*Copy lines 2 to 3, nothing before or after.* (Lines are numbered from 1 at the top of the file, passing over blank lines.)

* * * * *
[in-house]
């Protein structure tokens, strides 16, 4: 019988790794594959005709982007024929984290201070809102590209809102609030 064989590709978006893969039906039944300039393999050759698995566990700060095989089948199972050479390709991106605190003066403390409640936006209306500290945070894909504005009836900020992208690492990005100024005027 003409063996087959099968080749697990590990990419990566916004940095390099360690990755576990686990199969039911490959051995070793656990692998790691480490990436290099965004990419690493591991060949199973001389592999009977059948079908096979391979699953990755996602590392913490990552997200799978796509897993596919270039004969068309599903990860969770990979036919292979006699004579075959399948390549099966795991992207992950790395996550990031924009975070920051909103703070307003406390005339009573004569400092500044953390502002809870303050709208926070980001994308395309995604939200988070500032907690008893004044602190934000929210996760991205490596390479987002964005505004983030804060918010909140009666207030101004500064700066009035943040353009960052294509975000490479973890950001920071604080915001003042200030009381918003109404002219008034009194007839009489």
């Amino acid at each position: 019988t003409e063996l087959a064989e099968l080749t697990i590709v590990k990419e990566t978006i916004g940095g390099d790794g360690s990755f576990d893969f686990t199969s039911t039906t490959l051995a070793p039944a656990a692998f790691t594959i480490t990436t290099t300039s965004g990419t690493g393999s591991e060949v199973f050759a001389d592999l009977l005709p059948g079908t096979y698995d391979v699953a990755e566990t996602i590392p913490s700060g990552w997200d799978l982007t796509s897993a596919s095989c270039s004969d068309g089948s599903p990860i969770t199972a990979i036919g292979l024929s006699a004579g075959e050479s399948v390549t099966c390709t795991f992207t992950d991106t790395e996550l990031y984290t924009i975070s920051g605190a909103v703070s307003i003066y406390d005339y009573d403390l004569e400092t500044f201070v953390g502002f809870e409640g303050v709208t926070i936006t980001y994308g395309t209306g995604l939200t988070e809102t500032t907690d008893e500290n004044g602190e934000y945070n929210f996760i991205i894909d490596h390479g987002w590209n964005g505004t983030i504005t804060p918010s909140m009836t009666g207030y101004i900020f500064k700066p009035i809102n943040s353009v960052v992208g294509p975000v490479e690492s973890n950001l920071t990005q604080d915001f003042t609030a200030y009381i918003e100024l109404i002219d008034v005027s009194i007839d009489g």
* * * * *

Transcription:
């Protein structure tokens, strides 16, 4: 019988790794594959005709982007024929984290201070809102590209809102609030 064989590709978006893969039906039944300039393999050759698995566990700060095989089948199972050479390709991106605190003066403390409640936006209306500290945070894909504005009836900020992208690492990005100024005027 003409063996087959099968080749697990590990990419990566916004940095390099360690990755576990686990199969039911490959051995070793656990692998790691480490990436290099965004990419690493591991060949199973001389592999009977059948079908096979391979699953990755996602590392913490990552997200799978796509897993596919270039004969068309599903990860969770990979036919292979006699004579075959399948390549099966795991992207992950790395996550990031924009975070920051909103703070307003406390005339009573004569400092500044953390502002809870303050709208926070980001994308395309995604939200988070500032907690008893004044602190934000929210996760991205490596390479987002964005505004983030804060918010909140009666207030101004500064700066009035943040353009960052294509975000490479973890950001920071604080915001003042200030009381918003109404002219008034009194007839009489």
């Amino acid at each position: 019988t003409e063996l087959a064989e099968l080749t697990i590709v590990k990419e990566t978006i916004g940095g390099d790794g360690s990755f576990d893969f686990t199969s039911t039906t490959l051995a070793p039944a656990a692998f790691t594959i480490t990436t290099t300039s965004g990419t690493g393999s591991e060949v199973f050759a001389d592999l009977l005709p059948g079908t096979y698995d391979v699953a990755e566990t996602i590392p913490s700060g990552w997200d799978l982007t796509s897993a596919s095989c270039s004969d068309g089948s599903p990860i969770t199972a990979i036919g292979l024929s006699a004579g075959e050479s399948v390549t099966c390709t795991f992207t992950d991106t790395e996550l990031y984290t924009i975070s920051g605190a909103v703070s307003i003066y406390d005339y009573d403390l004569e400092t500044f201070v953390g502002f809870e409640g303050v709208t926070i936006t980001y994308g395309t209306g995604l939200t988070e809102t500032t907690d008893e500290n004044g602190e934000y945070n929210f996760i991205i894909d490596h390479g987002w590209n964005g505004t983030i504005t804060p918010s909140m009836t009666g207030y101004i900020f500064k700066p009035i809102n943040s353009v960052v992208g294509p975000v490479e690492s973890n950001l920071t990005q604080d915001f003042t609030a200030y009381i918003e100024l109404i002219d008034v005027s009194i007839d009489g």